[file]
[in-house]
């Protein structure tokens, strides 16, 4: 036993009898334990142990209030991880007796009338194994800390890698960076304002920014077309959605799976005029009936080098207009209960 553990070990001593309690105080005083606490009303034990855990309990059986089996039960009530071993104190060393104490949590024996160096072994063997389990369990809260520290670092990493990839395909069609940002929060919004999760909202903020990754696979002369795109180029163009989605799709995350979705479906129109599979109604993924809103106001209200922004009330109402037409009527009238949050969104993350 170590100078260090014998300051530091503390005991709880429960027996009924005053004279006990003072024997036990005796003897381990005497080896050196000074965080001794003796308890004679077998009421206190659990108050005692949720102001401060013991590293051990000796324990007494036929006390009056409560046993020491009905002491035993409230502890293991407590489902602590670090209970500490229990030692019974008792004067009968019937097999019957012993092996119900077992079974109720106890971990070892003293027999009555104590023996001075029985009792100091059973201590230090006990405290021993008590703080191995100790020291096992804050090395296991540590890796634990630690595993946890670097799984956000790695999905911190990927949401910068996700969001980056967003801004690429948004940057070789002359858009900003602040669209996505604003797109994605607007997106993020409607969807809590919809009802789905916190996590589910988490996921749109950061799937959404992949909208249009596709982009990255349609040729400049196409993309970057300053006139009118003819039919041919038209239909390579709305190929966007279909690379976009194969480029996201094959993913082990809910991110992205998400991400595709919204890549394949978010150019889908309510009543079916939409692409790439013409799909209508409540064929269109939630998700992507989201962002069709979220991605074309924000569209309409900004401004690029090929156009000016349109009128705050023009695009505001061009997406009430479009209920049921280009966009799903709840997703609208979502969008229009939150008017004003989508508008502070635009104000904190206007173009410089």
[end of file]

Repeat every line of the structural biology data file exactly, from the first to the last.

[in-house]
């Protein structure tokens, strides 16, 4: 036993009898334990142990209030991880007796009338194994800390890698960076304002920014077309959605799976005029009936080098207009209960 553990070990001593309690105080005083606490009303034990855990309990059986089996039960009530071993104190060393104490949590024996160096072994063997389990369990809260520290670092990493990839395909069609940002929060919004999760909202903020990754696979002369795109180029163009989605799709995350979705479906129109599979109604993924809103106001209200922004009330109402037409009527009238949050969104993350 170590100078260090014998300051530091503390005991709880429960027996009924005053004279006990003072024997036990005796003897381990005497080896050196000074965080001794003796308890004679077998009421206190659990108050005692949720102001401060013991590293051990000796324990007494036929006390009056409560046993020491009905002491035993409230502890293991407590489902602590670090209970500490229990030692019974008792004067009968019937097999019957012993092996119900077992079974109720106890971990070892003293027999009555104590023996001075029985009792100091059973201590230090006990405290021993008590703080191995100790020291096992804050090395296991540590890796634990630690595993946890670097799984956000790695999905911190990927949401910068996700969001980056967003801004690429948004940057070789002359858009900003602040669209996505604003797109994605607007997106993020409607969807809590919809009802789905916190996590589910988490996921749109950061799937959404992949909208249009596709982009990255349609040729400049196409993309970057300053006139009118003819039919041919038209239909390579709305190929966007279909690379976009194969480029996201094959993913082990809910991110992205998400991400595709919204890549394949978010150019889908309510009543079916939409692409790439013409799909209508409540064929269109939630998700992507989201962002069709979220991605074309924000569209309409900004401004690029090929156009000016349109009128705050023009695009505001061009997406009430479009209920049921280009966009799903709840997703609208979502969008229009939150008017004003989508508008502070635009104000904190206007173009410089």